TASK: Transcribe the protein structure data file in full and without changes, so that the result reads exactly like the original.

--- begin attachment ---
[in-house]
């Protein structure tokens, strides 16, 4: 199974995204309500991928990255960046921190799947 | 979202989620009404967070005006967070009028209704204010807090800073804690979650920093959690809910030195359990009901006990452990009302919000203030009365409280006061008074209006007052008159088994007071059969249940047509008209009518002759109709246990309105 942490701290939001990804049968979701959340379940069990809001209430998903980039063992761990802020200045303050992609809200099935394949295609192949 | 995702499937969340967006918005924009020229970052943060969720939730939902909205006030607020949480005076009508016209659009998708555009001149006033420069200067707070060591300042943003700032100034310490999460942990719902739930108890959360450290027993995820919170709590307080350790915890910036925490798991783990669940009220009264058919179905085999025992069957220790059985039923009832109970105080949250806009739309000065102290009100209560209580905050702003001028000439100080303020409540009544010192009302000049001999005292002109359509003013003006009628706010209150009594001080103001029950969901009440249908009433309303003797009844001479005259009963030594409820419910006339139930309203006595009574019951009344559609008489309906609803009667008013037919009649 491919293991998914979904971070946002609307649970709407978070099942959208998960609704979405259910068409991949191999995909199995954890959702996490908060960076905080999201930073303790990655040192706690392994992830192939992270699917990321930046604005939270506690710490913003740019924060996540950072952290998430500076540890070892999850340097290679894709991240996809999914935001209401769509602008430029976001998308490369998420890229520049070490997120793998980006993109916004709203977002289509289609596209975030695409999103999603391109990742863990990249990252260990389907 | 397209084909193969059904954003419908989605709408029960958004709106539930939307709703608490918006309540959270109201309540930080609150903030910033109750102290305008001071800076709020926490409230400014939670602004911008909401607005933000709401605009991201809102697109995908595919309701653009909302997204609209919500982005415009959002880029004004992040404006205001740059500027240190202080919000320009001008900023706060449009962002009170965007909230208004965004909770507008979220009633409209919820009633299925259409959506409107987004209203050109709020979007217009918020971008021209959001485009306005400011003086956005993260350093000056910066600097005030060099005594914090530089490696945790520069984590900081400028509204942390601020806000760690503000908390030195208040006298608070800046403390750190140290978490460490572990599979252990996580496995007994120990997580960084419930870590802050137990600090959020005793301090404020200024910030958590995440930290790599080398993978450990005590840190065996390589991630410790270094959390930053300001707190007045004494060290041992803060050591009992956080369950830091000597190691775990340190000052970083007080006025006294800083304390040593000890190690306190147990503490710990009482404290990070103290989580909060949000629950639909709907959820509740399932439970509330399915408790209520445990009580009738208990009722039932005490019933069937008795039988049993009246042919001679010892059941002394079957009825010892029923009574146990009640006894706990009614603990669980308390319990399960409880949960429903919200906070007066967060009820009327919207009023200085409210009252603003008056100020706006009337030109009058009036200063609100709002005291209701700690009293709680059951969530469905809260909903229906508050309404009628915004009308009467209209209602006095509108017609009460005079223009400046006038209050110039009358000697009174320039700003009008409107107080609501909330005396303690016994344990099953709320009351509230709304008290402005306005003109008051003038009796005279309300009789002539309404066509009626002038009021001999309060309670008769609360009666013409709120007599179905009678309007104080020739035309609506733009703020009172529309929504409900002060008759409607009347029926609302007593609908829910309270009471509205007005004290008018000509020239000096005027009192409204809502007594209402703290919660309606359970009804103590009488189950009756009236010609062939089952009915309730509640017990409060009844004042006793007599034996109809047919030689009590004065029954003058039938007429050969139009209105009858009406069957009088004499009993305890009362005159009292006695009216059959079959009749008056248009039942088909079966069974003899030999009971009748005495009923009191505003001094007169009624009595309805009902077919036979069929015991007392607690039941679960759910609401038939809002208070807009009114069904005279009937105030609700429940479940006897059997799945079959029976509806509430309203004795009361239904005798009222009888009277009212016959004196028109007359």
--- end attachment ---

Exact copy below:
[in-house]
């Protein structure tokens, strides 16, 4: 199974995204309500991928990255960046921190799947 | 979202989620009404967070005006967070009028209704204010807090800073804690979650920093959690809910030195359990009901006990452990009302919000203030009365409280006061008074209006007052008159088994007071059969249940047509008209009518002759109709246990309105 942490701290939001990804049968979701959340379940069990809001209430998903980039063992761990802020200045303050992609809200099935394949295609192949 | 995702499937969340967006918005924009020229970052943060969720939730939902909205006030607020949480005076009508016209659009998708555009001149006033420069200067707070060591300042943003700032100034310490999460942990719902739930108890959360450290027993995820919170709590307080350790915890910036925490798991783990669940009220009264058919179905085999025992069957220790059985039923009832109970105080949250806009739309000065102290009100209560209580905050702003001028000439100080303020409540009544010192009302000049001999005292002109359509003013003006009628706010209150009594001080103001029950969901009440249908009433309303003797009844001479005259009963030594409820419910006339139930309203006595009574019951009344559609008489309906609803009667008013037919009649 491919293991998914979904971070946002609307649970709407978070099942959208998960609704979405259910068409991949191999995909199995954890959702996490908060960076905080999201930073303790990655040192706690392994992830192939992270699917990321930046604005939270506690710490913003740019924060996540950072952290998430500076540890070892999850340097290679894709991240996809999914935001209401769509602008430029976001998308490369998420890229520049070490997120793998980006993109916004709203977002289509289609596209975030695409999103999603391109990742863990990249990252260990389907 | 397209084909193969059904954003419908989605709408029960958004709106539930939307709703608490918006309540959270109201309540930080609150903030910033109750102290305008001071800076709020926490409230400014939670602004911008909401607005933000709401605009991201809102697109995908595919309701653009909302997204609209919500982005415009959002880029004004992040404006205001740059500027240190202080919000320009001008900023706060449009962002009170965007909230208004965004909770507008979220009633409209919820009633299925259409959506409107987004209203050109709020979007217009918020971008021209959001485009306005400011003086956005993260350093000056910066600097005030060099005594914090530089490696945790520069984590900081400028509204942390601020806000760690503000908390030195208040006298608070800046403390750190140290978490460490572990599979252990996580496995007994120990997580960084419930870590802050137990600090959020005793301090404020200024910030958590995440930290790599080398993978450990005590840190065996390589991630410790270094959390930053300001707190007045004494060290041992803060050591009992956080369950830091000597190691775990340190000052970083007080006025006294800083304390040593000890190690306190147990503490710990009482404290990070103290989580909060949000629950639909709907959820509740399932439970509330399915408790209520445990009580009738208990009722039932005490019933069937008795039988049993009246042919001679010892059941002394079957009825010892029923009574146990009640006894706990009614603990669980308390319990399960409880949960429903919200906070007066967060009820009327919207009023200085409210009252603003008056100020706006009337030109009058009036200063609100709002005291209701700690009293709680059951969530469905809260909903229906508050309404009628915004009308009467209209209602006095509108017609009460005079223009400046006038209050110039009358000697009174320039700003009008409107107080609501909330005396303690016994344990099953709320009351509230709304008290402005306005003109008051003038009796005279309300009789002539309404066509009626002038009021001999309060309670008769609360009666013409709120007599179905009678309007104080020739035309609506733009703020009172529309929504409900002060008759409607009347029926609302007593609908829910309270009471509205007005004290008018000509020239000096005027009192409204809502007594209402703290919660309606359970009804103590009488189950009756009236010609062939089952009915309730509640017990409060009844004042006793007599034996109809047919030689009590004065029954003058039938007429050969139009209105009858009406069957009088004499009993305890009362005159009292006695009216059959079959009749008056248009039942088909079966069974003899030999009971009748005495009923009191505003001094007169009624009595309805009902077919036979069929015991007392607690039941679960759910609401038939809002208070807009009114069904005279009937105030609700429940479940006897059997799945079959029976509806509430309203004795009361239904005798009222009888009277009212016959004196028109007359």